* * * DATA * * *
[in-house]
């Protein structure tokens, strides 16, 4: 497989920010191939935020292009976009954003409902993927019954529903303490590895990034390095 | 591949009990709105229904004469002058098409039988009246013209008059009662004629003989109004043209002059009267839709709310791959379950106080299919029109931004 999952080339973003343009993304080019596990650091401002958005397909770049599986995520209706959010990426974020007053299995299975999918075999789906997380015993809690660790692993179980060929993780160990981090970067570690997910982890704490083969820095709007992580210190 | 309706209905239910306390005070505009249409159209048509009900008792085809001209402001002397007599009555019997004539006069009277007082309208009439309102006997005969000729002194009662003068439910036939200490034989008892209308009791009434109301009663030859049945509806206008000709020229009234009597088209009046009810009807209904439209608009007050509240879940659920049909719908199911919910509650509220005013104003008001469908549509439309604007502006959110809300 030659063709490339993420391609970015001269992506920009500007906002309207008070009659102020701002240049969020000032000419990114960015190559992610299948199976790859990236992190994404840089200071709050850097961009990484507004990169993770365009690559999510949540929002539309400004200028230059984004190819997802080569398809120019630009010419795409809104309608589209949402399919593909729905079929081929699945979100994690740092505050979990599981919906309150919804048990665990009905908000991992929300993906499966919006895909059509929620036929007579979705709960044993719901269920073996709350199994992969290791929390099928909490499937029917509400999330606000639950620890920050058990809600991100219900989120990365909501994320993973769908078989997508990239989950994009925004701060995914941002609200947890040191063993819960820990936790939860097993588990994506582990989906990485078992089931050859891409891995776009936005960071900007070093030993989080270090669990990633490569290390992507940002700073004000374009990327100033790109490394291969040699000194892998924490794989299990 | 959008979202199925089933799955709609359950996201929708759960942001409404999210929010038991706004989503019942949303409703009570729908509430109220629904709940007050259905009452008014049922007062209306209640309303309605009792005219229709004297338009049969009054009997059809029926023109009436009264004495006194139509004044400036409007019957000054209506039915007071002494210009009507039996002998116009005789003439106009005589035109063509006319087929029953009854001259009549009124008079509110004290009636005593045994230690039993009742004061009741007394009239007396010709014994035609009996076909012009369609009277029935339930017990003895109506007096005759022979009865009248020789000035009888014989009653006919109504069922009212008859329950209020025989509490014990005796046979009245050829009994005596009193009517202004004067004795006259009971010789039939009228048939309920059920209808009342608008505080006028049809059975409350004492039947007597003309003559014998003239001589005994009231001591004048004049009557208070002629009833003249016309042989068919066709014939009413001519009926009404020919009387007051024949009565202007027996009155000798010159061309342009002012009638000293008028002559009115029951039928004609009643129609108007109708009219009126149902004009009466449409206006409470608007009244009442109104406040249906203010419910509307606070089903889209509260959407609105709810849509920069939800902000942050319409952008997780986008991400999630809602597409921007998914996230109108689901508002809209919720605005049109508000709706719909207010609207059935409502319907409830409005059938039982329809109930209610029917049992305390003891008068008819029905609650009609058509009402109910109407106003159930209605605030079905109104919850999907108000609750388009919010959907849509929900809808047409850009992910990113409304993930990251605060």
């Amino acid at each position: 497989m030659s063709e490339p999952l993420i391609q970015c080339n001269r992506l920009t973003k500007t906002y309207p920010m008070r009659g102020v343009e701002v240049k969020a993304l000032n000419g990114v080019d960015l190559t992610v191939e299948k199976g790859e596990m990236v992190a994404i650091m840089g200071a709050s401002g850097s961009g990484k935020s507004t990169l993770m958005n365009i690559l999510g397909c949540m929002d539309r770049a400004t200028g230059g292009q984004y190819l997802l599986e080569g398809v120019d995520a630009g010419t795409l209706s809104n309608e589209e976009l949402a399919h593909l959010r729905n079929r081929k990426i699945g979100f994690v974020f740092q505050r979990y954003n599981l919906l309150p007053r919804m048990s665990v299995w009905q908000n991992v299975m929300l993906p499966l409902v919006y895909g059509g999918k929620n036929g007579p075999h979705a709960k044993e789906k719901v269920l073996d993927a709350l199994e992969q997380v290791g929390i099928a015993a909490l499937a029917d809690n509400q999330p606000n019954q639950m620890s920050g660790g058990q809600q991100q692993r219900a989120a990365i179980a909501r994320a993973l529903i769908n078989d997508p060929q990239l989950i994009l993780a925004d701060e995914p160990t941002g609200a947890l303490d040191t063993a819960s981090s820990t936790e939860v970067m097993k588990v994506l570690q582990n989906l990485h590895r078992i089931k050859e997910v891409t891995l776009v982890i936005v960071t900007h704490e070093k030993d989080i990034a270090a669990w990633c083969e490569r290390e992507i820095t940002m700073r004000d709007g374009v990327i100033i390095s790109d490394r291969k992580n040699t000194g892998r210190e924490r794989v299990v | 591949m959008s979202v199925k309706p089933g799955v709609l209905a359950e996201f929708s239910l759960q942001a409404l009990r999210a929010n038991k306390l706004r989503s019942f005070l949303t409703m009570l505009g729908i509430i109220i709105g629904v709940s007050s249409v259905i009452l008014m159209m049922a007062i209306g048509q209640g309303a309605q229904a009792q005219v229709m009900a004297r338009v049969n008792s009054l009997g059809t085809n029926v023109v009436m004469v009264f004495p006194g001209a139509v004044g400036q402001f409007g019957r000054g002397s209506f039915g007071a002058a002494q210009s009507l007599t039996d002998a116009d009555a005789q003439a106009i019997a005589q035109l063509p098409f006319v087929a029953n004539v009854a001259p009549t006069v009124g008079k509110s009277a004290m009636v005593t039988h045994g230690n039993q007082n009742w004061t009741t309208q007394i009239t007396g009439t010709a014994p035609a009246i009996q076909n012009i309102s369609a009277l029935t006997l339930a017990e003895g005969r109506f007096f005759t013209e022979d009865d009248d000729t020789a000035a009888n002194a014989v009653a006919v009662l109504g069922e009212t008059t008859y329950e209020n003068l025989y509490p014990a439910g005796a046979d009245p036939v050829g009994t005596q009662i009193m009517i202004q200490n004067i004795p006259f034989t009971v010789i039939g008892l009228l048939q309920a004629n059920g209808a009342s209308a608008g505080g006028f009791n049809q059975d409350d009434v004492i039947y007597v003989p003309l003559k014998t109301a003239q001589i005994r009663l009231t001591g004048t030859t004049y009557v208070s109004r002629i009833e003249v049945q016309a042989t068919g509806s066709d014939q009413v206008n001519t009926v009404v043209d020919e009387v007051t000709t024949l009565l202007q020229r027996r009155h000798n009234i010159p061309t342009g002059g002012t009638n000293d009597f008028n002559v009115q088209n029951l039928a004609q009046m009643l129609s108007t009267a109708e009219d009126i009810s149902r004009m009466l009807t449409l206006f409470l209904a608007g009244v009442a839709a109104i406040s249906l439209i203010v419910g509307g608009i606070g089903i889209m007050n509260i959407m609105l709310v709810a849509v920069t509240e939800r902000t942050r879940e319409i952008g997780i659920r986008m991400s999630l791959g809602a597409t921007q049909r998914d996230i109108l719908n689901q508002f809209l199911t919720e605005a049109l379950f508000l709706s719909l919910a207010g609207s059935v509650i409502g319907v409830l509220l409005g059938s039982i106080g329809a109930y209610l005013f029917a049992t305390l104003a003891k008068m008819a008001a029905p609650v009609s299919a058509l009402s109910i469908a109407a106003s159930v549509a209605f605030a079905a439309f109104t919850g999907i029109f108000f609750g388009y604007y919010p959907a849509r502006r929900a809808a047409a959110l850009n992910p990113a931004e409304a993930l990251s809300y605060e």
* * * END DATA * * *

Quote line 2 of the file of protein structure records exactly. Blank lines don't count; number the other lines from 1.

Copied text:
């Protein structure tokens, strides 16, 4: 497989920010191939935020292009976009954003409902993927019954529903303490590895990034390095 | 591949009990709105229904004469002058098409039988009246013209008059009662004629003989109004043209002059009267839709709310791959379950106080299919029109931004 999952080339973003343009993304080019596990650091401002958005397909770049599986995520209706959010990426974020007053299995299975999918075999789906997380015993809690660790692993179980060929993780160990981090970067570690997910982890704490083969820095709007992580210190 | 309706209905239910306390005070505009249409159209048509009900008792085809001209402001002397007599009555019997004539006069009277007082309208009439309102006997005969000729002194009662003068439910036939200490034989008892209308009791009434109301009663030859049945509806206008000709020229009234009597088209009046009810009807209904439209608009007050509240879940659920049909719908199911919910509650509220005013104003008001469908549509439309604007502006959110809300 030659063709490339993420391609970015001269992506920009500007906002309207008070009659102020701002240049969020000032000419990114960015190559992610299948199976790859990236992190994404840089200071709050850097961009990484507004990169993770365009690559999510949540929002539309400004200028230059984004190819997802080569398809120019630009010419795409809104309608589209949402399919593909729905079929081929699945979100994690740092505050979990599981919906309150919804048990665990009905908000991992929300993906499966919006895909059509929620036929007579979705709960044993719901269920073996709350199994992969290791929390099928909490499937029917509400999330606000639950620890920050058990809600991100219900989120990365909501994320993973769908078989997508990239989950994009925004701060995914941002609200947890040191063993819960820990936790939860097993588990994506582990989906990485078992089931050859891409891995776009936005960071900007070093030993989080270090669990990633490569290390992507940002700073004000374009990327100033790109490394291969040699000194892998924490794989299990 | 959008979202199925089933799955709609359950996201929708759960942001409404999210929010038991706004989503019942949303409703009570729908509430109220629904709940007050259905009452008014049922007062209306209640309303309605009792005219229709004297338009049969009054009997059809029926023109009436009264004495006194139509004044400036409007019957000054209506039915007071002494210009009507039996002998116009005789003439106009005589035109063509006319087929029953009854001259009549009124008079509110004290009636005593045994230690039993009742004061009741007394009239007396010709014994035609009996076909012009369609009277029935339930017990003895109506007096005759022979009865009248020789000035009888014989009653006919109504069922009212008859329950209020025989509490014990005796046979009245050829009994005596009193009517202004004067004795006259009971010789039939009228048939309920059920209808009342608008505080006028049809059975409350004492039947007597003309003559014998003239001589005994009231001591004048004049009557208070002629009833003249016309042989068919066709014939009413001519009926009404020919009387007051024949009565202007027996009155000798010159061309342009002012009638000293008028002559009115029951039928004609009643129609108007109708009219009126149902004009009466449409206006409470608007009244009442109104406040249906203010419910509307606070089903889209509260959407609105709810849509920069939800902000942050319409952008997780986008991400999630809602597409921007998914996230109108689901508002809209919720605005049109508000709706719909207010609207059935409502319907409830409005059938039982329809109930209610029917049992305390003891008068008819029905609650009609058509009402109910109407106003159930209605605030079905109104919850999907108000609750388009919010959907849509929900809808047409850009992910990113409304993930990251605060």